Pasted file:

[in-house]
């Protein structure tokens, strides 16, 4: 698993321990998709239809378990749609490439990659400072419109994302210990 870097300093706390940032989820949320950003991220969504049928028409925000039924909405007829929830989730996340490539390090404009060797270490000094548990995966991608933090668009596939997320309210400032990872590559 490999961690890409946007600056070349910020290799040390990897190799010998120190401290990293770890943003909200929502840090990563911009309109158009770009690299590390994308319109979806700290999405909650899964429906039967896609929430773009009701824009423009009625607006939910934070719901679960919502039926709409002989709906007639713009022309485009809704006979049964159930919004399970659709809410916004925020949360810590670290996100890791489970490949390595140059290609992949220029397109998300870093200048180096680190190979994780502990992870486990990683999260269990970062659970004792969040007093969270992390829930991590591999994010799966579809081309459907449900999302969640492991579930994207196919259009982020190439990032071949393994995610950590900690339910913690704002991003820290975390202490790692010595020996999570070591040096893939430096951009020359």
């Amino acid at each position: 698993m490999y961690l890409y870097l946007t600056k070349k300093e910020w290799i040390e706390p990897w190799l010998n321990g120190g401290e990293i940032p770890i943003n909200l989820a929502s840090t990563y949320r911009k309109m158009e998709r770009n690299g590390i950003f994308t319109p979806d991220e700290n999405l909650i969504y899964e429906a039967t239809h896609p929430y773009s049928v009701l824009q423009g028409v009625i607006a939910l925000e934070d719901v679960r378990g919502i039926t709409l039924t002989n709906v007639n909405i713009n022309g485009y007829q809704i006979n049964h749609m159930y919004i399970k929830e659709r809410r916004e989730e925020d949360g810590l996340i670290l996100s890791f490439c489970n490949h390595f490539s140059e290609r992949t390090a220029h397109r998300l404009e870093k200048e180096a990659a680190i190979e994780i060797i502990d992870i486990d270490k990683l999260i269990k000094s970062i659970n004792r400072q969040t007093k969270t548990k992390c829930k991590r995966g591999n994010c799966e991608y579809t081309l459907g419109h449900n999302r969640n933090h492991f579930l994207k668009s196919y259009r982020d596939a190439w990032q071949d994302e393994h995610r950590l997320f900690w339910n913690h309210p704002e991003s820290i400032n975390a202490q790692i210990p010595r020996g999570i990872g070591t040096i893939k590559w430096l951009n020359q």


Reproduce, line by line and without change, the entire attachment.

[in-house]
């Protein structure tokens, strides 16, 4: 698993321990998709239809378990749609490439990659400072419109994302210990 870097300093706390940032989820949320950003991220969504049928028409925000039924909405007829929830989730996340490539390090404009060797270490000094548990995966991608933090668009596939997320309210400032990872590559 490999961690890409946007600056070349910020290799040390990897190799010998120190401290990293770890943003909200929502840090990563911009309109158009770009690299590390994308319109979806700290999405909650899964429906039967896609929430773009009701824009423009009625607006939910934070719901679960919502039926709409002989709906007639713009022309485009809704006979049964159930919004399970659709809410916004925020949360810590670290996100890791489970490949390595140059290609992949220029397109998300870093200048180096680190190979994780502990992870486990990683999260269990970062659970004792969040007093969270992390829930991590591999994010799966579809081309459907449900999302969640492991579930994207196919259009982020190439990032071949393994995610950590900690339910913690704002991003820290975390202490790692010595020996999570070591040096893939430096951009020359």
């Amino acid at each position: 698993m490999y961690l890409y870097l946007t600056k070349k300093e910020w290799i040390e706390p990897w190799l010998n321990g120190g401290e990293i940032p770890i943003n909200l989820a929502s840090t990563y949320r911009k309109m158009e998709r770009n690299g590390i950003f994308t319109p979806d991220e700290n999405l909650i969504y899964e429906a039967t239809h896609p929430y773009s049928v009701l824009q423009g028409v009625i607006a939910l925000e934070d719901v679960r378990g919502i039926t709409l039924t002989n709906v007639n909405i713009n022309g485009y007829q809704i006979n049964h749609m159930y919004i399970k929830e659709r809410r916004e989730e925020d949360g810590l996340i670290l996100s890791f490439c489970n490949h390595f490539s140059e290609r992949t390090a220029h397109r998300l404009e870093k200048e180096a990659a680190i190979e994780i060797i502990d992870i486990d270490k990683l999260i269990k000094s970062i659970n004792r400072q969040t007093k969270t548990k992390c829930k991590r995966g591999n994010c799966e991608y579809t081309l459907g419109h449900n999302r969640n933090h492991f579930l994207k668009s196919y259009r982020d596939a190439w990032q071949d994302e393994h995610r950590l997320f900690w339910n913690h309210p704002e991003s820290i400032n975390a202490q790692i210990p010595r020996g999570i990872g070591t040096i893939k590559w430096l951009n020359q």